The final story type I want to touch upon is the “delivery” story type. I actually have another name for it, but I don’t want to get sued by the folks with the airport delivery hub in Memphis, TN. The arc of this story is pretty self-apparent. The PCs have (for whatever reason) something to get from Point A to Point B. Of course, it’s never easy to get the thing (again, it could be a person or object), to the destination. The parcel could be reluctant to arrive, or there are folks with a strong motivation to keep the delivery from happening, or there could just be some “random” mishaps along the way to keep the PCs from easily accomplishing their goal.

Mix ‘n’ Match

Lastly, I want to encourage GMs out there to pick over these ideas (and others you find online) and mix them together in manners that make an interesting story to you and your players. It’s usually not enough to go with one story type and stick with it. Everyone needs a little variety in their lives.

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5 Responses to Story Types

  1. , I’d have a book that would receive reviews along the lines of, “I can’t believe J.T. didn’t think of X, Y, and Z!”

    So I won’t do that. So I will ask you a question instead–when you game, what sort of framework do you prefer to run? What framework do you prefer to play? Why?

  2. JT Evans says:

    I agree there are many more story types than what I included here, but word count limits keep me from writing entire books on the topics. I just hit the high points to give the reader some ideas.

    To answer your question, Paul, I really dislike mystery games (either running or playing) because I’m just not very good at it. When I watch a “whodunit” show, I’m usually surprised at the results because I just can’t pick out the proper clues. I always tend to chase the red herrings down the rabbit hole instead of following up on the real clues. I guess my brain’s broken in that aspect.

    For episodic games, I really love the monster of the week type of play. Loads of variety can be packed into these short sessions. They’re really fun because I don’t know what monster the GM will pull out of the hat and how he’s going to threaten the PCs with it. Good stuff.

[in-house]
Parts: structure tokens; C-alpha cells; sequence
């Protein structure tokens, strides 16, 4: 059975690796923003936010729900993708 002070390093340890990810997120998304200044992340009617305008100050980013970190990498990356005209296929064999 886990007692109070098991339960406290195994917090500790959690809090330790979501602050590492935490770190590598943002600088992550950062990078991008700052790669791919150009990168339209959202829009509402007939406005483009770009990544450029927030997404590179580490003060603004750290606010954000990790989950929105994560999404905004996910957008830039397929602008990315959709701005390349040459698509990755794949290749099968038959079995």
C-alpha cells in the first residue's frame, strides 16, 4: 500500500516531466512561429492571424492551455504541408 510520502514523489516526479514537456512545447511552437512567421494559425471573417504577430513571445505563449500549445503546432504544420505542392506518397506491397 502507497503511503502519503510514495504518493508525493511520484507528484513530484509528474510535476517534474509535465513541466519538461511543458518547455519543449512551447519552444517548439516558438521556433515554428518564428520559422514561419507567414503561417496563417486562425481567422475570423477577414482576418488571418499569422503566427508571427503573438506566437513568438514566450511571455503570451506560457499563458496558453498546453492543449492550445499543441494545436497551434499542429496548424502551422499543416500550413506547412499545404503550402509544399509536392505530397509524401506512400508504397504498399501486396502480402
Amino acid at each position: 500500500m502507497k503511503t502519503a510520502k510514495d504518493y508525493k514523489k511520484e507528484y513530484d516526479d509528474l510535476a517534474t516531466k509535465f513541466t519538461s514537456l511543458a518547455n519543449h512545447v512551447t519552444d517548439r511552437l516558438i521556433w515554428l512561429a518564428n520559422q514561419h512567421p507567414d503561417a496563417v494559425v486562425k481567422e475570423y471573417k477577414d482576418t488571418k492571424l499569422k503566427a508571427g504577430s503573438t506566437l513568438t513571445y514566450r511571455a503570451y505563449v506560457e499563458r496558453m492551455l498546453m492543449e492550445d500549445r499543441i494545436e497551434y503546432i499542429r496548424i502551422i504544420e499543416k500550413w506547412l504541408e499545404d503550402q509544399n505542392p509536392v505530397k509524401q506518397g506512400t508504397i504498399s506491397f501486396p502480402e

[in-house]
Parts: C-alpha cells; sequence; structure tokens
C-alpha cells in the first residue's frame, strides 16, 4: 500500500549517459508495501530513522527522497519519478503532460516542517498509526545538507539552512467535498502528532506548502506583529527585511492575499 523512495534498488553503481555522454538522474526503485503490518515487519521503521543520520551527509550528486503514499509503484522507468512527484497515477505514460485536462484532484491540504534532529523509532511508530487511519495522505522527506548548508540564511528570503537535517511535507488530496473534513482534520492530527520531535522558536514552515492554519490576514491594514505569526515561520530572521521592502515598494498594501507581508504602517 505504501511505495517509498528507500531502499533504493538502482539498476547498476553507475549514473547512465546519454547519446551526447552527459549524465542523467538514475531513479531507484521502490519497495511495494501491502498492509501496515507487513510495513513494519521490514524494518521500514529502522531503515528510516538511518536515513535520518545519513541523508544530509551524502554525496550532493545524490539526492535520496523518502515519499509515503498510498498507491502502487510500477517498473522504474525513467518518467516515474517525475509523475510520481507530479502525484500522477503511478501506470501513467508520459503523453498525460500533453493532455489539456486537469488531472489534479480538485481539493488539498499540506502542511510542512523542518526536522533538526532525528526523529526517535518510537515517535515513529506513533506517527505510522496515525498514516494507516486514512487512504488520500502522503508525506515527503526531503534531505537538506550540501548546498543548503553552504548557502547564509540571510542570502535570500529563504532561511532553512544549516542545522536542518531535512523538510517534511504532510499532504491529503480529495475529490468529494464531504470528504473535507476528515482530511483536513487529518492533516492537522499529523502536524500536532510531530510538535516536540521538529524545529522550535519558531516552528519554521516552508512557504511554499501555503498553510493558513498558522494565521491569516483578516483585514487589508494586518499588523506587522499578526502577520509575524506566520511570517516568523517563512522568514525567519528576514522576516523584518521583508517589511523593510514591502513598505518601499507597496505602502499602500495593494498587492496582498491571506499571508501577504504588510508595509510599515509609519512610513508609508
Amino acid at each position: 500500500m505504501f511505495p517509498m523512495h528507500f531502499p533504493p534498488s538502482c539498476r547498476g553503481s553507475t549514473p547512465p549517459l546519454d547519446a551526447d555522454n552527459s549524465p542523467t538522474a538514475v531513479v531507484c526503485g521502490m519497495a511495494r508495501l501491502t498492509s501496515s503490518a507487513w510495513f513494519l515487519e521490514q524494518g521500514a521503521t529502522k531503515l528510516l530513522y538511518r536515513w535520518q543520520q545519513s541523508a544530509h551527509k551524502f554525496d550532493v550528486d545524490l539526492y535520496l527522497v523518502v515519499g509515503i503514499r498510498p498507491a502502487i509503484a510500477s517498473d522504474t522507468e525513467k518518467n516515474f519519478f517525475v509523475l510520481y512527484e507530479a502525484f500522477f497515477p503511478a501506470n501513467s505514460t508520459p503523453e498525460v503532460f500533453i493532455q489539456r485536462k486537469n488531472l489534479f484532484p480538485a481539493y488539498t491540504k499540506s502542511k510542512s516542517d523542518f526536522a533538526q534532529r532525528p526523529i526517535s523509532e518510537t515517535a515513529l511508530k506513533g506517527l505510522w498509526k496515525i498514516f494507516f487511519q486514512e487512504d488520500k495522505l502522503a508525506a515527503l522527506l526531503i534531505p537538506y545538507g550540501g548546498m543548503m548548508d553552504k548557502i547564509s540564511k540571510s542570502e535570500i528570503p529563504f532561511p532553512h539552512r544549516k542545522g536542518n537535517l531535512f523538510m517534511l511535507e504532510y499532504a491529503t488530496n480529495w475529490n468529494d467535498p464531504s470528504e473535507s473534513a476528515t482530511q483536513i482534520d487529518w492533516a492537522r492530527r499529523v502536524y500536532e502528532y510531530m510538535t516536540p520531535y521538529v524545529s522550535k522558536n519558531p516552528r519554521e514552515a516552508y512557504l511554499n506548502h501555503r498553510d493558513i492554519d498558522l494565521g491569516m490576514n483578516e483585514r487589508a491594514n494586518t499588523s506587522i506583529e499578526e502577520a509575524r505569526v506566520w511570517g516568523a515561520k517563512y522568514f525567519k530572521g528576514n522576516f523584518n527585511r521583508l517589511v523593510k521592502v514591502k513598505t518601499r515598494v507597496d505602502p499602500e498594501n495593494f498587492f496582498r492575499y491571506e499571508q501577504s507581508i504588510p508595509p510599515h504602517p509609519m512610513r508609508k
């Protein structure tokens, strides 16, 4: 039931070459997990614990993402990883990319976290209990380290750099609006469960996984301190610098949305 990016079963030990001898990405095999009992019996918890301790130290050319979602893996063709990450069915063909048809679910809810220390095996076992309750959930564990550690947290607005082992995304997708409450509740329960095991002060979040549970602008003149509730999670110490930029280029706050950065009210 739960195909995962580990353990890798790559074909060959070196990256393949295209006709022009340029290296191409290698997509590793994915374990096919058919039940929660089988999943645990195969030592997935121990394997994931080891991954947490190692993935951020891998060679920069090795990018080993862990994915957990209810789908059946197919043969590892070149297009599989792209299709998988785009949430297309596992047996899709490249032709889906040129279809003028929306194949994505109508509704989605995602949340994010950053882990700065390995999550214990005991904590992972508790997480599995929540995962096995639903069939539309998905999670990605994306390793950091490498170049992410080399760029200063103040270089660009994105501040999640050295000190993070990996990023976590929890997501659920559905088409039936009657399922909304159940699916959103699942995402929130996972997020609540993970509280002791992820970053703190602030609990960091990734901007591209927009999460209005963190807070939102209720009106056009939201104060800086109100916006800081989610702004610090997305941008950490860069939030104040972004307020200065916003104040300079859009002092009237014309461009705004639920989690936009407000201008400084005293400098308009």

For longer campaigns, I prefer either imrpov for one of the others that leads into a “save the X” style of play. Those get really fun as the scale increases.

    I think my favorite games to run as a GM are improv. I ran a year-long campaign using 2nd edition AD&D in Fritz Leiber’s Lankhmar setting. If the previous hijinks were resolved, I’d sit down, look at the players and ask, “So. What are you going to do this evening?” I’d have nothing prepped at all, and would just wing it for the entire session. We all had a blast with the game. It was probably one of the best games I’ve ever run.

  3. Darren says:

    As you just pointed out, skill of the GM is going to determine what he runs best. I’d say that of all of them, given sufficient prep time, most people could put it together. The end result might not be beautiful, but certainly functional. I find that the best GMs tend to be those that can improv, because they tend to have less things that force characters down a certain path (“What if the characters don’t really have a good enough reason to save the world and decide to work for the evil overlord instead? Maybe he actually has better health care coverage than your current employer.”). I think you should go into a little bit about what it really takes to improv, because I know that I’m not very good at it.

    I know that you need is to be able to think quickly on your feet with a similarly quick imagination as well as a pretty thorough understanding of the setting. One thing I’ve noted is that as a GM I have to take a lot of notes. Most of them are only words or phrases, but I need something to help me stay self-consistent.

    If you think that a more appropriate response is a future article, I’ll wait. Part of gaming as a player is being ready to see if you are ready and capable of moving onto that next level of being the GM.

  4. JT Evans says:

    I do have a “game prep” type of article slated for the future. I’m not sure how far into the future it is, but it’s on the list. Part of that will touch on improv techniques for a bit. I’ll probably write up a full article on how to improv since it’s a fairly major topic.

    • Darren says:

      Thanks! I know I personally could get a lot out of it, and I know others will to. Thank you for your hard work. 🙂